Roberta Ettari, Santo Previti, Lucia Tamborini, Gregorio Cullia, Silvana Grasso and Maria Zappalà Pages 1374 - 1391 ( 18 )
Human African Trypanosomiasis (HAT) is an endemic parasitic disease of sub-Saharan Africa, caused by two subspecies of protozoa belonging to Trypanosoma genus: T. brucei gambiense and T. brucei rhodesiense. In this context the inhibition of the papain-family cysteine proteases rhodesain and TbCatB has to be considered a promising strategy for HAT treatment. Rhodesain, the major cathepsin L-like cysteine protease of T. brucei rhodesiense, is a lysosomal protease essential for parasite survival. It is involved in parasite invasivity, allowing it to cross the blood-brain barrier (BBB) of the human host, causing the second lethal stage of the disease. Moreover, it plays an important role in immunoevasion, being involved in the turnover of variant surface glycoproteins of the T. brucei coat and in the degradation of immunoglobulins, avoiding a specific immune response by the host cells. On the other hand TbCatB, a cathepsin B-like cysteine protease, present in minor abundance in T. brucei, showed a key role in the degradation of host transferrin, which is necessary for iron acquisition by the parasite. In this review article we now discuss the most active peptide, peptidomimetic and non-peptide rhodesain and TbCatB inhibitors as valuable strategy to treat HAT, due also to the complementary role of the two T. brucei proteases.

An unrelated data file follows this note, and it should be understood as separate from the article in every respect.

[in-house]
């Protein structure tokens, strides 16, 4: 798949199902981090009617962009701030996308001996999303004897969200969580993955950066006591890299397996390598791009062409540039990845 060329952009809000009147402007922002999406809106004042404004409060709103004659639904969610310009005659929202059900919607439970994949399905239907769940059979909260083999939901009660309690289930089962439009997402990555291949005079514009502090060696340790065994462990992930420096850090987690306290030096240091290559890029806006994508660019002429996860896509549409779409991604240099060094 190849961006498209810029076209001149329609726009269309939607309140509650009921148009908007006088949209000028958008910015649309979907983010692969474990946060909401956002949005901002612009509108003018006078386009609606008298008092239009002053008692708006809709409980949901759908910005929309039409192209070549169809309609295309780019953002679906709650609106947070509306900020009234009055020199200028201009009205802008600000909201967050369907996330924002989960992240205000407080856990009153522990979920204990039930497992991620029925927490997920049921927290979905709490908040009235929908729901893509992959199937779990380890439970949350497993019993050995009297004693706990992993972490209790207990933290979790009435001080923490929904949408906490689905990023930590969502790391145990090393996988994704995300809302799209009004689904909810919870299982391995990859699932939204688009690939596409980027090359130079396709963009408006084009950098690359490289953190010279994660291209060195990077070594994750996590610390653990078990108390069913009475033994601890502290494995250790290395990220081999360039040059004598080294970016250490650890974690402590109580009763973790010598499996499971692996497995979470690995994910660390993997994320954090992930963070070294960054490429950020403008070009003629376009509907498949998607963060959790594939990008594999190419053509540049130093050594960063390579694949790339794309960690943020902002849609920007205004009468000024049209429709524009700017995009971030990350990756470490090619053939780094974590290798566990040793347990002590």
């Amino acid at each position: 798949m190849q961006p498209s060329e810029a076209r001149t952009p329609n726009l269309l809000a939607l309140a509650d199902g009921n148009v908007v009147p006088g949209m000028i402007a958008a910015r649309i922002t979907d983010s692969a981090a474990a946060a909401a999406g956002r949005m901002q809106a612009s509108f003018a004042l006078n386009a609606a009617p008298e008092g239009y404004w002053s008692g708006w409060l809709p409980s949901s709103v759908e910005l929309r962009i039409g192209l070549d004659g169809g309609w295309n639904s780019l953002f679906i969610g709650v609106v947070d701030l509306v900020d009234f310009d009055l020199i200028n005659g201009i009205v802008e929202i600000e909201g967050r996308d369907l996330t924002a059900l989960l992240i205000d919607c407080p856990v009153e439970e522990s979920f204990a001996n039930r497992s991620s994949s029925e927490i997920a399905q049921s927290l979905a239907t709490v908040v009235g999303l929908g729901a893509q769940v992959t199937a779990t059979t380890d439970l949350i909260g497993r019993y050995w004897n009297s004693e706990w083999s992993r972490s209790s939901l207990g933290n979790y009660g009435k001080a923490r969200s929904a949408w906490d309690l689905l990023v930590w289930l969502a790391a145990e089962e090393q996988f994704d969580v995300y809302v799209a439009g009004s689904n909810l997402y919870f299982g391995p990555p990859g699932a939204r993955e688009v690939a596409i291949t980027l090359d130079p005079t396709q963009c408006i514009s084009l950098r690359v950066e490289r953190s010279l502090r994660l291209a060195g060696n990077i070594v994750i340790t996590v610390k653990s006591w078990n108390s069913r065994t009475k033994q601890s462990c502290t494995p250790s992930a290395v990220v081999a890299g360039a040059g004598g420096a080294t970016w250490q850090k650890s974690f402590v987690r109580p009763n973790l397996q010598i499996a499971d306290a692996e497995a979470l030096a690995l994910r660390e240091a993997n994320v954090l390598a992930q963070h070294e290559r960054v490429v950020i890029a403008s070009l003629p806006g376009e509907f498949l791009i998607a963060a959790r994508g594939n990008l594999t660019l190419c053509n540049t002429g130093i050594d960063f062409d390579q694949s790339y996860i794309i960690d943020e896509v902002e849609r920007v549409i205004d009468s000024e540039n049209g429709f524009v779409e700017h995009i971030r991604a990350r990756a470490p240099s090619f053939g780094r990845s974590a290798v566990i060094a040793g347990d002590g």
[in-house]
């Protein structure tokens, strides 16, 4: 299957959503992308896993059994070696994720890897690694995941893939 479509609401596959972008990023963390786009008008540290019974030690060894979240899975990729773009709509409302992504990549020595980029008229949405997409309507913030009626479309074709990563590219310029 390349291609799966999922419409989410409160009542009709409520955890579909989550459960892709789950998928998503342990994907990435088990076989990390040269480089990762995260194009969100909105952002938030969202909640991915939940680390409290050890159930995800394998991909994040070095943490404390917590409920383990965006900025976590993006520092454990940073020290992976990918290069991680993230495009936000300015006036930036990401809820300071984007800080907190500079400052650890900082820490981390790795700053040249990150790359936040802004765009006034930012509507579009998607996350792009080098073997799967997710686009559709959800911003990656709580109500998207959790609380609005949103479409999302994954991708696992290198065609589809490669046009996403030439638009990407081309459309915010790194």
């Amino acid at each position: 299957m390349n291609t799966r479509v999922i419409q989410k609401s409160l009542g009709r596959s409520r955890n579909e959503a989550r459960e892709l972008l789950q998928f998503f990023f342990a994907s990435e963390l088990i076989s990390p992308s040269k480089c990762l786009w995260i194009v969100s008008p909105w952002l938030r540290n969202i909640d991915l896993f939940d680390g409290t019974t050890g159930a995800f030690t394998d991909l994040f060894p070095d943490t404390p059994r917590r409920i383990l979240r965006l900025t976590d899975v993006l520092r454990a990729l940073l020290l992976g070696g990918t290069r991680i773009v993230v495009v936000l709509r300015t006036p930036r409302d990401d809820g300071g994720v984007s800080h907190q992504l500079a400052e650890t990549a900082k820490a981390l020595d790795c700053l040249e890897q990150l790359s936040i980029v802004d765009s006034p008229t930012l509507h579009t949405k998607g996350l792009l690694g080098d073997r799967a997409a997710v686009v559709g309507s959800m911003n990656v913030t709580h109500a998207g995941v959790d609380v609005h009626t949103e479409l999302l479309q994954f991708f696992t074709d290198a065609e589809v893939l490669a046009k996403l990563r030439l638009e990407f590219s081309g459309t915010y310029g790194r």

Rhodesain, TbCatB, T. brucei , peptides, peptidomimetics, non peptides.
Dipartimento di Scienze del Farmaco e Prodotti per la Salute, University of Messina, Viale Annunziata, 98168 Messina, Italy.